“Artifice and complexity” is the phrase commonly used to characterize the aesthetic world cultivated by fifteenth-century composers. Their music employs dense contrapuntal structures, extensive intertextuality, and elaborate transformations like retrograde and mensuration canons. Viewed from the vantage point of the sixteenth century (following the advent of music printing and the religious reformations), the fifteenth century would seem to represent the last flowering of artifice for artifice’s sake.
What makes something difficult in this period? Is complex music difficult to compose, perform, or understand? Where should we set the bar for calling something “hard”? What cultural or intellectual work did the category of “difficulty” perform in this repertoire? And is “difficulty” the right concept at all? Surely what we find difficult is not the same as what late-medieval musicians did; and surely the values and judgments surrounding difficulty are not universal.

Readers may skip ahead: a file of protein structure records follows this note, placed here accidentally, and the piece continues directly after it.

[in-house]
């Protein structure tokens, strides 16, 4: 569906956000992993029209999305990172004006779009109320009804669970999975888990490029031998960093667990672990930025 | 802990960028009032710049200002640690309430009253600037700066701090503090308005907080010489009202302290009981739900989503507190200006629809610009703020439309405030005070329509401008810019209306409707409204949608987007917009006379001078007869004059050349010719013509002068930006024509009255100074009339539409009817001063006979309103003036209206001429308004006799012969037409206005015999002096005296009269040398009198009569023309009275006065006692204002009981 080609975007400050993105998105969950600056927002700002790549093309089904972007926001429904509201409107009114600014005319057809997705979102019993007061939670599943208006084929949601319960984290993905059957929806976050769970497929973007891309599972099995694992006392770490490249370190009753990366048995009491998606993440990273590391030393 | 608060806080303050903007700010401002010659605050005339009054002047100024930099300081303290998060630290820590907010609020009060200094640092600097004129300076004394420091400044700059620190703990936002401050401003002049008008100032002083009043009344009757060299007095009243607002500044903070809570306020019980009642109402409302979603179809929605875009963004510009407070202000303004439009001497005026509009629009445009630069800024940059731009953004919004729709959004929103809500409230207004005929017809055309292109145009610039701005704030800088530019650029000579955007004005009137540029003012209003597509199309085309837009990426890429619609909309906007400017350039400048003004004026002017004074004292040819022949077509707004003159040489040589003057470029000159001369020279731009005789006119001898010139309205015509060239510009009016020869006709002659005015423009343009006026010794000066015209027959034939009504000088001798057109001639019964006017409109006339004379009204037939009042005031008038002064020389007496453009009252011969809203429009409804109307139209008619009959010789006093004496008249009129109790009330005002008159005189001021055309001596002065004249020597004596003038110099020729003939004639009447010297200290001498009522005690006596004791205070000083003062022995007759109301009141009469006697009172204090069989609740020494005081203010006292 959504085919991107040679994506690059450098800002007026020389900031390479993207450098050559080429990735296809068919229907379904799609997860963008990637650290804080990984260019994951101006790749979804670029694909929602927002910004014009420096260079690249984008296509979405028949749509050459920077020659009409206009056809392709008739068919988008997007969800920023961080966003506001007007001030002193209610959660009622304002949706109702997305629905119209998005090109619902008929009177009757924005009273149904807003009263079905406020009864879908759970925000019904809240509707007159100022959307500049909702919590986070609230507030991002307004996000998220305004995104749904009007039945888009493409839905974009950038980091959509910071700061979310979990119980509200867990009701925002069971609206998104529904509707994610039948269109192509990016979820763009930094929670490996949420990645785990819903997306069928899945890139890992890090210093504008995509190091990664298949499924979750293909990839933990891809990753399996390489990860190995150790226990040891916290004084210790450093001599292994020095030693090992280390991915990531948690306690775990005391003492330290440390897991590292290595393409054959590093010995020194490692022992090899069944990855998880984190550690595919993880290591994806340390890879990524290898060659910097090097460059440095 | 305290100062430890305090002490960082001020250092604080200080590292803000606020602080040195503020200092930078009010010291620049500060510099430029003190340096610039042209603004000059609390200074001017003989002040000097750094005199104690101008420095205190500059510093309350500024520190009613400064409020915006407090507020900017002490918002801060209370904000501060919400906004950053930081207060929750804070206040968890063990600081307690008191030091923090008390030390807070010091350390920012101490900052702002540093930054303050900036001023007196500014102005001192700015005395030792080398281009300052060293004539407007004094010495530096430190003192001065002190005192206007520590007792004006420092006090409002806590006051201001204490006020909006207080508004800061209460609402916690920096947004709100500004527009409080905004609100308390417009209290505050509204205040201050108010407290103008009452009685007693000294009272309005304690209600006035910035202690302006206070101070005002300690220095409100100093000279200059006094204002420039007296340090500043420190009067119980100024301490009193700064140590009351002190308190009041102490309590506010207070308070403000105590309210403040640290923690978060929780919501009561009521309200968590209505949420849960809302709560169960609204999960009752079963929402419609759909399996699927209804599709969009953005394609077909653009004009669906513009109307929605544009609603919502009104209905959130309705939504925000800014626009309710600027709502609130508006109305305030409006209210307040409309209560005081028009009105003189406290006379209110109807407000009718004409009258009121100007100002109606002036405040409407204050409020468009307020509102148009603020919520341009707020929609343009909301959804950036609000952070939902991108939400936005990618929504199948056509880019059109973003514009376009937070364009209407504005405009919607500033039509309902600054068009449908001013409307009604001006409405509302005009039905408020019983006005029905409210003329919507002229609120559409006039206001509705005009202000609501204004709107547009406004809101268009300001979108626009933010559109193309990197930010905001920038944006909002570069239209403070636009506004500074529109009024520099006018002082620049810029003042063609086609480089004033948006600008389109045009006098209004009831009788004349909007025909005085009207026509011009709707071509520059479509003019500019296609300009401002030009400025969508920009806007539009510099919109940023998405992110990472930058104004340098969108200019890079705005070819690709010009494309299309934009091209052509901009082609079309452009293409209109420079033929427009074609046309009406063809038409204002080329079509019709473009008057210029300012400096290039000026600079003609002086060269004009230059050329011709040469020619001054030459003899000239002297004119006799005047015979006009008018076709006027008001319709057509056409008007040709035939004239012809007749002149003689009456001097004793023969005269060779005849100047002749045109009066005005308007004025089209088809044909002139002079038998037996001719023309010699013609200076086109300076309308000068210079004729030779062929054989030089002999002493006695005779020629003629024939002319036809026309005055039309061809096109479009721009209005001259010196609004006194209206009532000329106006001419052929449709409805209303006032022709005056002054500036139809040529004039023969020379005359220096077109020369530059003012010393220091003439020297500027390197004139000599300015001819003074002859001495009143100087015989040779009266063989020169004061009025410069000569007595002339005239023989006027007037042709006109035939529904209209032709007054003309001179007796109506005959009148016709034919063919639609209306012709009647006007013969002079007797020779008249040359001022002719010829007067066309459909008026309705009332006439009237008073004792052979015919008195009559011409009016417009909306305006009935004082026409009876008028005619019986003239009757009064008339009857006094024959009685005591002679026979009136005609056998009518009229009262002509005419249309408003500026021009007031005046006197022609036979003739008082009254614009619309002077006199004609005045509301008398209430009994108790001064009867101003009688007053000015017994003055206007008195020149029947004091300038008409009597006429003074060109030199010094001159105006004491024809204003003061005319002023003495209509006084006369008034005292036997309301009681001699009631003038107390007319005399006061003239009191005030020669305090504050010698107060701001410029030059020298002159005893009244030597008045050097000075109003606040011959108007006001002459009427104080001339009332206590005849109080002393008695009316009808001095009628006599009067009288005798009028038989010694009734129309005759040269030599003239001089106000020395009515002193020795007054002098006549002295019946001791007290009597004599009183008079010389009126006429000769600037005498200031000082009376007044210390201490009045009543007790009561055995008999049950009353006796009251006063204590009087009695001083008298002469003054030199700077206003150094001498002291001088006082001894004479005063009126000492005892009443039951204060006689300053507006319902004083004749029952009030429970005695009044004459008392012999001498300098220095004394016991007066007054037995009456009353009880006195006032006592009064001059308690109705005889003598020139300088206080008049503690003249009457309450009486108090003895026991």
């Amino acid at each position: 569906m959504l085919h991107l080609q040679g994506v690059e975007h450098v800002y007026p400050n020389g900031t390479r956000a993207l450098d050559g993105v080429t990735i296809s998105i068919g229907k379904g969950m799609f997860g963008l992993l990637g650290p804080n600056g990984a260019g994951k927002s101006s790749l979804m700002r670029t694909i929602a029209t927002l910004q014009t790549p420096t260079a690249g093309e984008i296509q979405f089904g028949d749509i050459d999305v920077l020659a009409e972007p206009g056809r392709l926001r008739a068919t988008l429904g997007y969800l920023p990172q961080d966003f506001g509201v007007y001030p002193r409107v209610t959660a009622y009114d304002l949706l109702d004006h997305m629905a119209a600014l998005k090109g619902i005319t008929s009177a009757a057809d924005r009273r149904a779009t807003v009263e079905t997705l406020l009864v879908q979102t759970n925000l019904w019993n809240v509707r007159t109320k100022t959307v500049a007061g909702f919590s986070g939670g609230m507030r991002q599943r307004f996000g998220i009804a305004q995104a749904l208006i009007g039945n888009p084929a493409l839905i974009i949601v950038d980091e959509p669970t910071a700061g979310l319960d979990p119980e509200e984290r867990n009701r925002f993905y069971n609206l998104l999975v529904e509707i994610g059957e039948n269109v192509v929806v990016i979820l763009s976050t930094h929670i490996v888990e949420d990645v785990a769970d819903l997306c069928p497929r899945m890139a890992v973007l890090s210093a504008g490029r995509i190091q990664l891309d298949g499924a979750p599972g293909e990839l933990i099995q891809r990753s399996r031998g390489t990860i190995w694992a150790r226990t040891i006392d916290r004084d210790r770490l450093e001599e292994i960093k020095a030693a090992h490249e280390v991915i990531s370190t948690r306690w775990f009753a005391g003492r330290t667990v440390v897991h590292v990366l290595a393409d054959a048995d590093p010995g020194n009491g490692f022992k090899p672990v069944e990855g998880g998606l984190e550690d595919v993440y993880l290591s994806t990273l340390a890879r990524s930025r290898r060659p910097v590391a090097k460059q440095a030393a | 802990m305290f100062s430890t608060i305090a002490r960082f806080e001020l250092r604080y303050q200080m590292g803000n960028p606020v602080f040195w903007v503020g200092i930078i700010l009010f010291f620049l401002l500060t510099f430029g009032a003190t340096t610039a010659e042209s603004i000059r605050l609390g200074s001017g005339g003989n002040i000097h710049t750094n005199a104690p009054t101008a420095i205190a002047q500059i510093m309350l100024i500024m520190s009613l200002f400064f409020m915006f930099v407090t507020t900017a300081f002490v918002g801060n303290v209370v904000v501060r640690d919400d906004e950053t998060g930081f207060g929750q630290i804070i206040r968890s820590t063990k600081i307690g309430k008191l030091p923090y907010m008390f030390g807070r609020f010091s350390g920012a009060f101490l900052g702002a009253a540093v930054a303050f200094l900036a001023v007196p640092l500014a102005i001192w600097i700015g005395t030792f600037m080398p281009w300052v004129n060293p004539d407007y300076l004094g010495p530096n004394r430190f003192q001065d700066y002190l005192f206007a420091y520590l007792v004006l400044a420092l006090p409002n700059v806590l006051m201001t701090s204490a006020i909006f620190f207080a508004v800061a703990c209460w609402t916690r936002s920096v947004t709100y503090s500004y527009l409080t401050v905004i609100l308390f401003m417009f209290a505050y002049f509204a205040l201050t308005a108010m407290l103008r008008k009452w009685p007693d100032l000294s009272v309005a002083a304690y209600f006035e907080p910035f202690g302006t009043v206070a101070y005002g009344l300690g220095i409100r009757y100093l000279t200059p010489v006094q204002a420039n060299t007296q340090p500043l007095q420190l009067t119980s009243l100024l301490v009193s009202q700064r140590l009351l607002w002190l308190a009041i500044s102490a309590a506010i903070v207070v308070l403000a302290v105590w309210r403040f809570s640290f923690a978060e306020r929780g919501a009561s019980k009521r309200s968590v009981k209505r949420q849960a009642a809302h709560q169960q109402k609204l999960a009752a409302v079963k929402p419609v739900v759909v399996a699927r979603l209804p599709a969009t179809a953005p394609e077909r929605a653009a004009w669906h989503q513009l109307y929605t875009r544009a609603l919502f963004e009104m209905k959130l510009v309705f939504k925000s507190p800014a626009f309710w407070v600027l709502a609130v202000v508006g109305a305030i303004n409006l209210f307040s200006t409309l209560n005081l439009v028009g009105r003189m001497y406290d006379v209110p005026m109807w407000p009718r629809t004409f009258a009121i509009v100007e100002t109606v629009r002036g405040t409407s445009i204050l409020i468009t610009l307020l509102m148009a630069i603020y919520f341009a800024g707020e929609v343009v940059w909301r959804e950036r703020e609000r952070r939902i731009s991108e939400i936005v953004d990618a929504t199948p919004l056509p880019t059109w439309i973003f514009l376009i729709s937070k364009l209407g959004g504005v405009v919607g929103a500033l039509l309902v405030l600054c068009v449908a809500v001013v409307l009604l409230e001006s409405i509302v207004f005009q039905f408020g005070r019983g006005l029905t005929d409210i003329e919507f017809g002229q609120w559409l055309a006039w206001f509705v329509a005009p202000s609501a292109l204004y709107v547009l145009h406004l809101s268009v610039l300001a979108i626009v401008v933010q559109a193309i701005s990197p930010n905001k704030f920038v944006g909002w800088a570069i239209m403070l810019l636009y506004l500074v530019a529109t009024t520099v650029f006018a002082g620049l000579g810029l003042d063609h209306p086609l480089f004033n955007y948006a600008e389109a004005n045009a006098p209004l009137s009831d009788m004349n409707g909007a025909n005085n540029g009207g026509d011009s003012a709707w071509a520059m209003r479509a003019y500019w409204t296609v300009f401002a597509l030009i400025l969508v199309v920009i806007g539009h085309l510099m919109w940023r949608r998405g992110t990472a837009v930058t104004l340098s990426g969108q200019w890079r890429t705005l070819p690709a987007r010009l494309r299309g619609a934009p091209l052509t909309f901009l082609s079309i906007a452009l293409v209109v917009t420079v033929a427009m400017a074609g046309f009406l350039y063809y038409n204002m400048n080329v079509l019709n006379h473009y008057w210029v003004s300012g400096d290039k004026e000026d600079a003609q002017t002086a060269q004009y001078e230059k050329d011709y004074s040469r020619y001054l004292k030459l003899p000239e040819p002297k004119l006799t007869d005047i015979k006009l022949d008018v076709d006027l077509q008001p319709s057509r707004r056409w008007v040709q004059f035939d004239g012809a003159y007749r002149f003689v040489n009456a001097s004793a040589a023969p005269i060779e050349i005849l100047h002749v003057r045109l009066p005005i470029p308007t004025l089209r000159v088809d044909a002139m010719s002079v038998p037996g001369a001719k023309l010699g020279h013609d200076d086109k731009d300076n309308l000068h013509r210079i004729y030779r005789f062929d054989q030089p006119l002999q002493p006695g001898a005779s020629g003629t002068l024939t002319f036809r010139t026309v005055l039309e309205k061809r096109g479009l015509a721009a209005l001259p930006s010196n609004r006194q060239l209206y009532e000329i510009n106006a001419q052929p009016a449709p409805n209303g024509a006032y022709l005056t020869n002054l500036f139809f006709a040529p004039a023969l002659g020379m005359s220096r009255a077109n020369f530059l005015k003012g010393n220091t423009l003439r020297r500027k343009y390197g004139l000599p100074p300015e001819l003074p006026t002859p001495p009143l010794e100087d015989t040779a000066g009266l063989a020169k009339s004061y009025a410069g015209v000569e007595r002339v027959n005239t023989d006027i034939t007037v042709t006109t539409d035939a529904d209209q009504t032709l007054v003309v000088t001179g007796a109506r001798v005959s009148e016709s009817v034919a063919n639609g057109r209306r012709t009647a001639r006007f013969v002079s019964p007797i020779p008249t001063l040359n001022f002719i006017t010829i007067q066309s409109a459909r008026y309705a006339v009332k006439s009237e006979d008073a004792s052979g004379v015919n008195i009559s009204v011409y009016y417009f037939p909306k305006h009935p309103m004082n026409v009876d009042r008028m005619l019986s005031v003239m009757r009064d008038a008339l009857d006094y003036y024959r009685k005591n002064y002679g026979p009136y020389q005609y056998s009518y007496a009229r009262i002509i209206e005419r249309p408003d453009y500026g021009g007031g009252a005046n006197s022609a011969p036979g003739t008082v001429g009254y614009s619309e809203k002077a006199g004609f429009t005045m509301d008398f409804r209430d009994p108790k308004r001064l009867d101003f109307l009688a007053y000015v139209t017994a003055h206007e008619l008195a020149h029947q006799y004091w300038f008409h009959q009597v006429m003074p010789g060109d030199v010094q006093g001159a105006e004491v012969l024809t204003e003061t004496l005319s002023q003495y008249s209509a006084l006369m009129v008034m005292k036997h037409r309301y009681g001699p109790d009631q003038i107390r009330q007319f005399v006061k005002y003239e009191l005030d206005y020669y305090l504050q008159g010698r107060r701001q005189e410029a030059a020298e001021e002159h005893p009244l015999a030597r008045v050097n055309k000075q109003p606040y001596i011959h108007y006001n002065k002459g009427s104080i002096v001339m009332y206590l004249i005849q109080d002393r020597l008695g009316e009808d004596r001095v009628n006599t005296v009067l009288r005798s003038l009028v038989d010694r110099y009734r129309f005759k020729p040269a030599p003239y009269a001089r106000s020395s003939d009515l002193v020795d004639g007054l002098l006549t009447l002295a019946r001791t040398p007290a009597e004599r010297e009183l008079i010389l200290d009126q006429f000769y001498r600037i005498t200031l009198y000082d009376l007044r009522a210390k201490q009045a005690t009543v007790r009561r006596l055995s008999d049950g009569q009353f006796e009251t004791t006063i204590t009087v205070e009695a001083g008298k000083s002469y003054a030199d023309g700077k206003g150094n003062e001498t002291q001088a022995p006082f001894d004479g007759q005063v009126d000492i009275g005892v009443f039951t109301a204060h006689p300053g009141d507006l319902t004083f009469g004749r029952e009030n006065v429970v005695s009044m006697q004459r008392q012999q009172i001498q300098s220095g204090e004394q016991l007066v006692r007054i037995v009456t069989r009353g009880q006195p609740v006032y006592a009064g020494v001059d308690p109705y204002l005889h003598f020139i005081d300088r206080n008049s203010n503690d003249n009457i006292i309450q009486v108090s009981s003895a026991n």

Through scholarly presentations, a workshop with professional singers of early music, and a roundtable discussion, this symposium addresses an issue fundamental to understanding the musical cultures of the fifteenth century.
This symposium is hosted by Assistant Professor Emily Zazulia with generous support from the Hellman Fellows Fund.